After the Oslo Conference, the so-called Convention on Cluster Munition was adopted in Dublin in 2008, to which 123 countries around the world committed themselves and which 111 of them, including the Czech Republic, ratified, although it was negotiated outside the UN framework. The Convention prohibits 'the use, development, production, stockpiling, possession and transfer of cluster munition that cause unacceptable harm to civilians'. However, the main countries that produce and use cluster munition, such as Russia, the USA, China, India, Israel and Pakistan, have not signed the convention.

Picture: Dozens of U.S. cluster munitions wait to be loaded into Paladin self-propelled howitzers at the U.S. Hovey base in South Korea, September 2016. | U.S. Army
Picture: Dozens of U.S. cluster munition wait to be loaded into Paladin self-propelled howitzers at the U.S. Hovey base in South Korea, September 2016. | U.S. Army

The Czech Republic was one of the countries that had already begun the process of phasing out cluster munition at the time of the debate on whether to restrict or ban them. "All types of such cluster munition introduced in the past into the armament of the Czech Army have already been decommissioned and disposed of or their disposal is underway. As of April 2008, 67 containers and 16 482 submunitions of Soviet-made KMG-U and RBK cluster munition remained to be disposed of, and according to the plan they should be disposed of by the end of 2011. This material has a book value of CZK 2 628 836 and the total cost of its disposal should reach approximately CZK 11 300 000," the Czech Army said in April 2008.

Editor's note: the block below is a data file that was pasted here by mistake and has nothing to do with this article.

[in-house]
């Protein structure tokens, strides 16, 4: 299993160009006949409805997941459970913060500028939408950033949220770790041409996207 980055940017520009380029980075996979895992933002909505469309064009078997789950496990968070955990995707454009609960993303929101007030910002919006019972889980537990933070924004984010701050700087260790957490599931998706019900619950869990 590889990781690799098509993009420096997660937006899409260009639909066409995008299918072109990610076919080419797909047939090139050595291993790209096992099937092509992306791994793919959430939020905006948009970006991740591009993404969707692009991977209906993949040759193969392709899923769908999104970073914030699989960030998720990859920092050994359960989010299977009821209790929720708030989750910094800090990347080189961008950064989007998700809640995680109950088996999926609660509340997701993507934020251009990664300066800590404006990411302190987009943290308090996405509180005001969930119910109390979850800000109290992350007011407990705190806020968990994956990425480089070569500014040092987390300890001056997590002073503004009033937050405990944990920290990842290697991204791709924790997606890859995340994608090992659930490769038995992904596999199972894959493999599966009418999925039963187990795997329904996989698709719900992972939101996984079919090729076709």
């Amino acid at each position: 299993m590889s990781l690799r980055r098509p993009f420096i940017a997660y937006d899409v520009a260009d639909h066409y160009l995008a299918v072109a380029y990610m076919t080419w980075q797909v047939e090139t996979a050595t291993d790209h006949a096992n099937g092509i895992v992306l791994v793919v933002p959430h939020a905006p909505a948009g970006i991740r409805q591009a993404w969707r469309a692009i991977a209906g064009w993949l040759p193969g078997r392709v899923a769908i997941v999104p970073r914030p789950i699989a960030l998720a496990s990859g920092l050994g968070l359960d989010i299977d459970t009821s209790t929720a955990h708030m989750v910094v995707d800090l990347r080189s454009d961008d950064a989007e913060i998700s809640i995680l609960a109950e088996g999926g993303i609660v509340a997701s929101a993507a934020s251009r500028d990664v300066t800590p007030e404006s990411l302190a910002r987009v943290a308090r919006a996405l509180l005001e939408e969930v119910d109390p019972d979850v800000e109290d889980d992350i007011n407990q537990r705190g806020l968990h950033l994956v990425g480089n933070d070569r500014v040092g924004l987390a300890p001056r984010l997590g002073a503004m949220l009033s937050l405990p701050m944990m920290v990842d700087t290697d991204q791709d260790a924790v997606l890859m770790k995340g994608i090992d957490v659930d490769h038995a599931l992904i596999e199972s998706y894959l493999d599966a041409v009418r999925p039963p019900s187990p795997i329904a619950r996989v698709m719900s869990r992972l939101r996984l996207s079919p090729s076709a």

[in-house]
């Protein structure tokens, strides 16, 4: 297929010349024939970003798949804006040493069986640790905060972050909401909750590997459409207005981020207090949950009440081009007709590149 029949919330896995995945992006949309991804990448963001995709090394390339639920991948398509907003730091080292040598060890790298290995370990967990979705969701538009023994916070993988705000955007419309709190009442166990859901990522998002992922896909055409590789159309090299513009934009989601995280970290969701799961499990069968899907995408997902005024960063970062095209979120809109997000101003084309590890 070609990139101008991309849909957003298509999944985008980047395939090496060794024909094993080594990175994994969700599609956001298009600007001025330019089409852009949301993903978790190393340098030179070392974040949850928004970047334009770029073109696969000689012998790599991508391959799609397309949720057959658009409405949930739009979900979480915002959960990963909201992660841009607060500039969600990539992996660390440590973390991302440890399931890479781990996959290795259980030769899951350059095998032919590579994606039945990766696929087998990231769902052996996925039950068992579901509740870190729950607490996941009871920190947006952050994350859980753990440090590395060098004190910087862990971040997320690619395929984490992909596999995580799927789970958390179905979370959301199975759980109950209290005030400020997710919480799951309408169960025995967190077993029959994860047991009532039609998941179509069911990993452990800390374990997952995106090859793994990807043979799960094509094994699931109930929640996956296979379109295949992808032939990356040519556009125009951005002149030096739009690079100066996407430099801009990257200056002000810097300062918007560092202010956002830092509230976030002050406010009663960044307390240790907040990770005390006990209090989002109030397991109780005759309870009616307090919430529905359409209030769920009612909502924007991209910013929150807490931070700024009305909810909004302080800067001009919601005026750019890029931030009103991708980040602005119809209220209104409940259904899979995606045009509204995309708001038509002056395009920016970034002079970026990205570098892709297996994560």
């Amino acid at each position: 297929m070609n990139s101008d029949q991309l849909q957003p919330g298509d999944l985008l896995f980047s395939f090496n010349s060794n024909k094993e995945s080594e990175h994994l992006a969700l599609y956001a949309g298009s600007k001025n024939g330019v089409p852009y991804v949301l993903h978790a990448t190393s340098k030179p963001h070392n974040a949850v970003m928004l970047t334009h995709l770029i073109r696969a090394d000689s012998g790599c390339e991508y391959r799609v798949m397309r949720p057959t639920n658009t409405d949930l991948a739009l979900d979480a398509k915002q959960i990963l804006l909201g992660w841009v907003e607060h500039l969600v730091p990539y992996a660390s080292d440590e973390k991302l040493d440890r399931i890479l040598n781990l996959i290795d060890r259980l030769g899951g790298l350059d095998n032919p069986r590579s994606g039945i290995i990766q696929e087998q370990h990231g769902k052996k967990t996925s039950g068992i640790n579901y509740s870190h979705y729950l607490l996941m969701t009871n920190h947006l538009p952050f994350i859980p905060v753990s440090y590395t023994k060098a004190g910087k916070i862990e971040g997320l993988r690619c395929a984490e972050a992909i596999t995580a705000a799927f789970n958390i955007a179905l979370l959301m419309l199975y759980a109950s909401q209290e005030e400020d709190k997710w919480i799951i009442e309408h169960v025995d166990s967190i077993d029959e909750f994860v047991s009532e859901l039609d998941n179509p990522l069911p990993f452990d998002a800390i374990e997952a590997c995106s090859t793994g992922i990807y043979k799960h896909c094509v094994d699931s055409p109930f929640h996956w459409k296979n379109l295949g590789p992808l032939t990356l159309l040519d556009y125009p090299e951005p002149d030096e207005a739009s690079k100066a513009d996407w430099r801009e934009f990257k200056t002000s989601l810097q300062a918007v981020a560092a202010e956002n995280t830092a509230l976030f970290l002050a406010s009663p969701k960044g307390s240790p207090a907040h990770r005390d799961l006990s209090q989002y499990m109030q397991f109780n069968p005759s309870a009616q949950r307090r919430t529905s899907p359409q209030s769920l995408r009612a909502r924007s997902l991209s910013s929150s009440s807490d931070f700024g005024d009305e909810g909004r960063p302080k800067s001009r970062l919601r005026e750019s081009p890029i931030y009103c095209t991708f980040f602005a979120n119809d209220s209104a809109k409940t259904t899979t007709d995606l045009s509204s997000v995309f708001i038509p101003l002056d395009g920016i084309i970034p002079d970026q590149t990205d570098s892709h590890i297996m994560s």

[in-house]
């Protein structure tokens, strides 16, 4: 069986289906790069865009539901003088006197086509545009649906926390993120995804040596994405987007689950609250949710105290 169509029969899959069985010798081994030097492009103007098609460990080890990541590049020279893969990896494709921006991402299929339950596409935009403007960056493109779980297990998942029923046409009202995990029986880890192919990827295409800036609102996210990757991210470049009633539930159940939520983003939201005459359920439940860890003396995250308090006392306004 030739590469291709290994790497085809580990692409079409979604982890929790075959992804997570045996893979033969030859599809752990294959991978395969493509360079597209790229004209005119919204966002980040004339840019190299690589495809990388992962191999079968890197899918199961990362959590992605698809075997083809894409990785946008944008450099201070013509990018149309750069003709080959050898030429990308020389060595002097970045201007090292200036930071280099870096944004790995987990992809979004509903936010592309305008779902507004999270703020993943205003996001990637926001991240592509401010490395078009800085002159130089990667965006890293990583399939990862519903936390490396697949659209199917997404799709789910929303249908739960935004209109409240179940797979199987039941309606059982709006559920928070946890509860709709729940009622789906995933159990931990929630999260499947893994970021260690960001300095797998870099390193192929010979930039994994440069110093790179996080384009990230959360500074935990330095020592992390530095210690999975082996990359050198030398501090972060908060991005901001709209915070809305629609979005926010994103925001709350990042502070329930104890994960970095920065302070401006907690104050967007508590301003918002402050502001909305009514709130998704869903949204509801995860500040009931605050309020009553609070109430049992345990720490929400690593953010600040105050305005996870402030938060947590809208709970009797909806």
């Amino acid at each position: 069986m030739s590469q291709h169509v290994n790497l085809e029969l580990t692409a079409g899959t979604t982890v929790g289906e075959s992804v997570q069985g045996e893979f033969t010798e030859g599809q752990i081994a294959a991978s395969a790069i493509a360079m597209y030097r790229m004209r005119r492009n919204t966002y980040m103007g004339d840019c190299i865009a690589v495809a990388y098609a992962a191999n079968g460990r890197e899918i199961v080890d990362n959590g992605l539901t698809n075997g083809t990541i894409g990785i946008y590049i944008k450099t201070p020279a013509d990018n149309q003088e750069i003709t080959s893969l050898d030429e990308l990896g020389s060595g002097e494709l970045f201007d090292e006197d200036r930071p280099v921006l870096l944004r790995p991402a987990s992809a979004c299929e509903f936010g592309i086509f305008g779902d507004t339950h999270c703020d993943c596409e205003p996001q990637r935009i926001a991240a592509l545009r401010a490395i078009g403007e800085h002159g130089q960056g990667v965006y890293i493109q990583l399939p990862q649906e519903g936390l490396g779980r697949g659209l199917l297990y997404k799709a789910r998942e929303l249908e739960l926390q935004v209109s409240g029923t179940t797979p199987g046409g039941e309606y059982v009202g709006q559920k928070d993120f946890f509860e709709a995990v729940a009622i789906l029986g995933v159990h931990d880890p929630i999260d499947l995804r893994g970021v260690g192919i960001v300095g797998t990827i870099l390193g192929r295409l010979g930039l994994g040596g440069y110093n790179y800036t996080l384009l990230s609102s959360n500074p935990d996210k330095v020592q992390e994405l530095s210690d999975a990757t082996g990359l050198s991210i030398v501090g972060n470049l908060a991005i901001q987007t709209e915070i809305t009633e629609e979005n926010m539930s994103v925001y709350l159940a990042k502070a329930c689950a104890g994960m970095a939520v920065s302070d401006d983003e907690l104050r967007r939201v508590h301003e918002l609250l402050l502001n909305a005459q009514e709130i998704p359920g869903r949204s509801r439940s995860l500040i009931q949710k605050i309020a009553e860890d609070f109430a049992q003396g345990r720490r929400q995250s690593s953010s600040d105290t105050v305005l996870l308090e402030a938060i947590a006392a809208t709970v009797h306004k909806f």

However, the decision of the US allies to supply Ukraine with this type of controversial ammunition is supported by the Czech Army. "Modern tanks, ballistic missiles capable of providing the Ukrainians with a few kilometres more range, cluster munition suitable for use against a buried enemy, modern fighter jets, all this is presented by Russia as an unacceptable escalation. What does it matter that they are clearly outnumbered in tanks and air force, that their missiles have been destroying civilian targets all over Ukraine since the beginning of the war, and that the cluster munition they are now demonizing have not been shy about using against Ukrainian cities from the beginning," the Czech Army's Information and Cyber Forces Command wrote on the X network (formerly Twitter) in late July.

The first use of cluster munition on the territory of its own state

The devastating impact on the areas where cluster munition have been used is then the main argument of the Dublin Convention. It is thus surprising to many that the Ukrainians are willing, probably as the first state in history, to deploy this type of weapon on their own territory. However, since the beginning of the discussions, the Ukrainians have stated that they have used and will use cluster bombs only against military targets and that they will carefully document the areas of deployment in order to be able to clear them after the war. The Americans then add that their munitions have much less dispersion than those used by the enemy.